The nature and duties of each regional human rights system, as well as the standards they interpret and apply, are established in regional treaties and in each body’s statute or rules of procedure.
The Inter-American Commission on Human Rights may decide complaints (“petitions”) against all 35 Member States of the Organization of American States (OAS). Petitions must allege a violation of the American Declaration of the Rights and Duties of Man or of the American Convention on Human Rights, provided the State concerned is one of the 23 States that are parties to the Convention. The Commission accepts petitions from individuals, groups of individuals, non-governmental organizations recognized by any OAS Member State, and States. The Commission also issues emergency protection requests (“precautionary measures”), undertakes country visits, publishes reports on human rights conditions, holds public hearings on cases and thematic questions, and monitors priority topics through its rapporteurships.
The Inter-American Court of Human Rights may only examine contentious cases against States that have both: ratified the American Convention and recognized the Inter-American Court’s jurisdiction (currently 20 States). Cases must first be decided by the Commission before they can be referred to the Court, either by the State party involved or by the Commission. The Court also has jurisdiction to issue advisory opinions and to order emergency interim measures (“provisional measures”).
The European Court of Human Rights has jurisdiction to decide complaints (“applications”) against all 47 Council of Europe Member States. Individuals, groups of individuals, non-governmental organizations and States may submit applications concerning alleged violations of the European Convention on Human Rights. The European Court may issue emergency protective orders (“interim measures”) when the applicant faces a real risk of serious, irreparable harm.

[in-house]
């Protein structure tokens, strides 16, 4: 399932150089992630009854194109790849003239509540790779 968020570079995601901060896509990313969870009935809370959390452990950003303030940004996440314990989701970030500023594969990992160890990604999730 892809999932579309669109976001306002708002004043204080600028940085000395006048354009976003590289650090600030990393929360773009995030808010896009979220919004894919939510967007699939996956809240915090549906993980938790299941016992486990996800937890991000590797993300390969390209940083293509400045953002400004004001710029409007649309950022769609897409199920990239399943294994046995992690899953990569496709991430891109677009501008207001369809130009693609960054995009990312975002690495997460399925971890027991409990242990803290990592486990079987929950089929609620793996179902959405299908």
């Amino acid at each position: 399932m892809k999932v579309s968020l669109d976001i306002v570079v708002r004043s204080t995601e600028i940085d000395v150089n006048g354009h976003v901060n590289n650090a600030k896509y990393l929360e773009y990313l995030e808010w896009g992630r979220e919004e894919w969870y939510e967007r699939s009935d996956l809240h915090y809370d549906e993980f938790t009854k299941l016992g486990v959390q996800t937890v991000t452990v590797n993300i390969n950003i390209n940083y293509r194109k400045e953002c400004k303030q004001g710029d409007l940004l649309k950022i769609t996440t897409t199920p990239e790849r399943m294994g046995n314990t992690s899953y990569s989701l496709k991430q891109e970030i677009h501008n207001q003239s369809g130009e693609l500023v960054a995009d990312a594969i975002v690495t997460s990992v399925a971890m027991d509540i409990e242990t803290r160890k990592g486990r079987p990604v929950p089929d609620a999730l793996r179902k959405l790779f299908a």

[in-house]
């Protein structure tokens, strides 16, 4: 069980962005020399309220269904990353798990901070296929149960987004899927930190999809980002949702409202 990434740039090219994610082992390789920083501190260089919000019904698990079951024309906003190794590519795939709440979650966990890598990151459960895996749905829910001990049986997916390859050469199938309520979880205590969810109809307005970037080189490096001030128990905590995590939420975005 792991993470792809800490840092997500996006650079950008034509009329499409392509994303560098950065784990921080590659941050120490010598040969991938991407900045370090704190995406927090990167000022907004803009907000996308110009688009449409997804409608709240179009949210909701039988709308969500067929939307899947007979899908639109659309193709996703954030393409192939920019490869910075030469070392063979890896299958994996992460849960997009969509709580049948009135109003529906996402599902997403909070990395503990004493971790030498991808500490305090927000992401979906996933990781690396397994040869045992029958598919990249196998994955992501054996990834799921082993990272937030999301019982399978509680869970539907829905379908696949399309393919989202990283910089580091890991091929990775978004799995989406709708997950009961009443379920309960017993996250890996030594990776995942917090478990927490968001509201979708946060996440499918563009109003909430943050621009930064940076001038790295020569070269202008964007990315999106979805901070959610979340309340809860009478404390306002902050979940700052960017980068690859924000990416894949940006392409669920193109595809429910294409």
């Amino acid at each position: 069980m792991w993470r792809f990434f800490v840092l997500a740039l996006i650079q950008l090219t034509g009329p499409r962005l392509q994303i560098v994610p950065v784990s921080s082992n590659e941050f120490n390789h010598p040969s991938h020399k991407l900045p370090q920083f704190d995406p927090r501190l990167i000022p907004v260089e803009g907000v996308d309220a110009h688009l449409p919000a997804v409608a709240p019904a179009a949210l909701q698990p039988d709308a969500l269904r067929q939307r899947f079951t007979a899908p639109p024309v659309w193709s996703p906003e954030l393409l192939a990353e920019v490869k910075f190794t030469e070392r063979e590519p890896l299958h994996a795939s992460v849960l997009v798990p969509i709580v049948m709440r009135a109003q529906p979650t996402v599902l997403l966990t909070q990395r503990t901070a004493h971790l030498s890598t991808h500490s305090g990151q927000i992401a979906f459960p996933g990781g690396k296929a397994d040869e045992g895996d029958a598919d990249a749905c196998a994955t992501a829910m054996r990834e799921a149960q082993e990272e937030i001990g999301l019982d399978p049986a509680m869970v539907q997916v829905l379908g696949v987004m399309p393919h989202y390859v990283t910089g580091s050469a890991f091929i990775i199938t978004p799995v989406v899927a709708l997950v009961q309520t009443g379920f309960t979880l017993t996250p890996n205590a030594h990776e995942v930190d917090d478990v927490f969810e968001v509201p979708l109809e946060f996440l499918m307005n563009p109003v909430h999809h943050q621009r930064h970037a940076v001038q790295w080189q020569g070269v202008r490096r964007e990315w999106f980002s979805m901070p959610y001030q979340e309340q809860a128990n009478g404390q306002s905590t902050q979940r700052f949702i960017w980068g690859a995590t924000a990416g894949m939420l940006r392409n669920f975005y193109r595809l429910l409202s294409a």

The European Committee of Social Rights monitors compliance with the European Social Charter among the 43 Council of Europe Member States that are party to the original 1961 Social Charter or the 1996 revised Charter. States submit periodic reports on their implementation of the Charter’s provisions. The Committee may also decide complaints against those States that have chosen to accept the collective complaints procedures (currently 15 States). Complaints may be submitted only by approved employers’ organizations, trade unions and certain non-governmental organizations.
The African Commission on Human and Peoples’ Rights may decide complaints (“communications”) against 54 Member States of the African Union, all parties to the African Charter on Human and Peoples’ Rights. Morocco, rejoined the African Union in 2017, becoming its 55th Member State, but had not yet ratified the African Charter as of June 2017. [IJRC] Individuals, organizations and States may submit communications concerning alleged violations of the African Charter. The Commission also reviews States’ reports on their implementation of regional human rights treaties, conducts country visits, monitors priority issues through its rapporteurships and other special mechanisms, and may request “provisional measures” to prevent irreparable harm to victims.
The African Court on Human and Peoples’ Rights has jurisdiction to give advisory opinions, and to decide complaints against the States that have accepted its jurisdiction. The Court accepts complaints from: the African Commission, a State party to a complaint before the Commission, States parties to the Court whose citizen alleges a human rights violation, and African intergovernmental organizations. When accepting the Court’s jurisdiction, a State may also authorize the Court to receive complaints against it from individuals and certain non-governmental organizations. As of July 2017, eight States have authorized such complaints. In April 2017, Tunisia made the necessary declaration for the Court to receive complaints from individuals and non-governmental organizations.